Here’s a commentary by the good Fraser Institute’s Nadeem Esmail.
Date Published: November 6, 2009
News reports from across the country this week highlighted the plight of thousands of Canadians lining up and waiting for H1N1vaccinations while politicians of all stripes cast about for someone to take the blame.
Meanwhile, wait times for medically necessary health services across Canada continue to remain unnecessarily high, but you’ll find few politicians willing to discuss this issue in a realistic manner.
The Fraser Institute’s annual survey of hospital waiting lists released last week showed that total wait time in 2009 is still 73 per cent longer than it was back in 1993, despite the fact that health spending per person has increased by 41 per cent since then. Simply put, the public health care system is still failing Canadians.
That Canadians are required to endure a median wait time of 16.1 weeks from GP referral to treatment by a specialist in the developed world’s second most expensive universal access health care program should be considered unacceptable. So should the fact that wait times remain historically high in spite of substantial increases in health spending across Canada over time.
This second point is critical in understanding why the small reduction in wait times in 2009 compared to 2008 is not something to celebrate. Looked at another way, the 113 day total median wait time from GP to treatment in 2009 is the same as it was back in 2000-01, despite the fact that provincial health expenditures per Canadian have increased 29 per cent over that period, after adjusting for inflation. Canadians, through their tax dollars, are spending more than ever on health care and yet are experiencing wait times that are just as long as they were at the start of the decade, an outcome that is hardly a sign of success.
Despite a minor improvement in wait times and despite the many excuses offered by defenders of the status quo, Canada’s health care system is not delivering good value for taxpayer investments. Canada maintains a relatively expensive health care system yet leaves Canadians to endure relatively poor access to physicians and medical technologies, cares for them using far too many old and outdated pieces of medical equipment, and requires Canadians to suffer some of the longest queues for treatment in the developed world.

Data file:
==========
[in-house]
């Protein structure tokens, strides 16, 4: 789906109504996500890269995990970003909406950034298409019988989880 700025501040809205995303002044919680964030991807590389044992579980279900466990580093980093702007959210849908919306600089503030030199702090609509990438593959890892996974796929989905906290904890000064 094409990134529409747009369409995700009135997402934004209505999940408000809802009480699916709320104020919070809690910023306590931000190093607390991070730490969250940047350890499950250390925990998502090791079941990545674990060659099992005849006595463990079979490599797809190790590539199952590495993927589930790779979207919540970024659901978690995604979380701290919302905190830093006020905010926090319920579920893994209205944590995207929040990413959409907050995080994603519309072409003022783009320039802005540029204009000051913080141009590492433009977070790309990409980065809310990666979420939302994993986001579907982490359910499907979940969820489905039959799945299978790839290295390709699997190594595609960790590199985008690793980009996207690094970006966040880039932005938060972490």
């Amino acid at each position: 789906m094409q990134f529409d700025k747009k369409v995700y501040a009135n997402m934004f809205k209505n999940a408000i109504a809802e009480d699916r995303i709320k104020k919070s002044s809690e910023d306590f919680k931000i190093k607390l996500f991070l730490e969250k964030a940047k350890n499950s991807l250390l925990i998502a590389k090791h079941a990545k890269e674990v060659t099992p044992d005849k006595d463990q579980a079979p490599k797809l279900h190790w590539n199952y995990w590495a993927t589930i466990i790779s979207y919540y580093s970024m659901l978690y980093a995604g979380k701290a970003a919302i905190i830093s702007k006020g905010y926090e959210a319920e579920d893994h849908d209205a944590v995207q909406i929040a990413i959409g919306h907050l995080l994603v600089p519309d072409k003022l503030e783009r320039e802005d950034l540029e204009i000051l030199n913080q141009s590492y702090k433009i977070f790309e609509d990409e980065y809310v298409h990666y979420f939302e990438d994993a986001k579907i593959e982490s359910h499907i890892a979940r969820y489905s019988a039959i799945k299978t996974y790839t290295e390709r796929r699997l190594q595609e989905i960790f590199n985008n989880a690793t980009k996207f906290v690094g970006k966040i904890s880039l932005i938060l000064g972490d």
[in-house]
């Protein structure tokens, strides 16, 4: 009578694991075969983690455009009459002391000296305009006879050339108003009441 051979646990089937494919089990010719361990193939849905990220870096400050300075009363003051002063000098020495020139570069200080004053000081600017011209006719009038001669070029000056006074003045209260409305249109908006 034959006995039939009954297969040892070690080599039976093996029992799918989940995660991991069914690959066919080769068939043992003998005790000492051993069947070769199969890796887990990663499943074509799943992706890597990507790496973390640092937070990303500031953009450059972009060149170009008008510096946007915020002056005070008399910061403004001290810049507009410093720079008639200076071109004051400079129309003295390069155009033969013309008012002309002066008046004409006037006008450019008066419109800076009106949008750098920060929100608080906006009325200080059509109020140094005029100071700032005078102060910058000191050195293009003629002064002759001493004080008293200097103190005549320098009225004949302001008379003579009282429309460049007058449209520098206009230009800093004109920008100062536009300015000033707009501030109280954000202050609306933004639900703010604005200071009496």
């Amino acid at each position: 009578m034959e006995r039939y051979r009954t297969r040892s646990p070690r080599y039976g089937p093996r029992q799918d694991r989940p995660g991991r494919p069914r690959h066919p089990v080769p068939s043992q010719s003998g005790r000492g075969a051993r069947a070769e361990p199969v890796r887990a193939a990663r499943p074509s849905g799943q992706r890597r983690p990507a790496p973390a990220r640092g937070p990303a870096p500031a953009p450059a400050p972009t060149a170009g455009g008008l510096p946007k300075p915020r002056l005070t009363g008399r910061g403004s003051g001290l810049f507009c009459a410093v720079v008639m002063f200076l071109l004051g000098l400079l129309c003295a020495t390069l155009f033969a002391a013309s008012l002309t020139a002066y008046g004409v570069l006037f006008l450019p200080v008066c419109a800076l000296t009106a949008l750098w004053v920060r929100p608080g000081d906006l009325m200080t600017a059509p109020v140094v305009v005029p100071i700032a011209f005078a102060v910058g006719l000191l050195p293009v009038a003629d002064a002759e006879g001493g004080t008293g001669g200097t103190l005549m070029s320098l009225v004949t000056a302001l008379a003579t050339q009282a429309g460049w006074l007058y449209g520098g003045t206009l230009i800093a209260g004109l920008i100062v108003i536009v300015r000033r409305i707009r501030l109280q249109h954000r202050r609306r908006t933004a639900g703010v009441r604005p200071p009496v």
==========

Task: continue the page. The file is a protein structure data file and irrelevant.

Importantly, there are seven developed nations who spend the same as or less than Canada on health care but manage to deliver universal access to health care services without queues for treatment. Patients in Austria, Belgium, France, Germany, Japan, Luxembourg, and Switzerland all receive wait-list free access to health care services regardless of their ability to pay.
These nations all share a common approach to health care policy based on private competition and appropriate financial incentives for patients and providers. That is, patients are free to choose for themselves whether their care provider will be a public or private hospital, all within the universal health insurance system. Patients in these nations are also free to purchase the care they desire privately if they wish to do so. Finally, patients must share in the cost of the care they consume, which encourages them to make more informed decisions about when and where it is best to access the health care system.
By pursuing an approach to health care policy that has often been falsely labelled as the “Americanization” of health care in Canada, these nations are able to deliver what many Canadians might consider the impossible dream: a wait-list free universal health care system for the same or less cost than Canada’s health care system.
This reality exposes the failure of Canada’s health care system when it comes to dealing with queues for medical treatment. The fact that wait times have fallen to the level experienced nearly a decade ago following sizable real increases in health spending is not a sign of sensible investments. Rather it is a clear indication that Canada’s health care system continues to fail Canadians.
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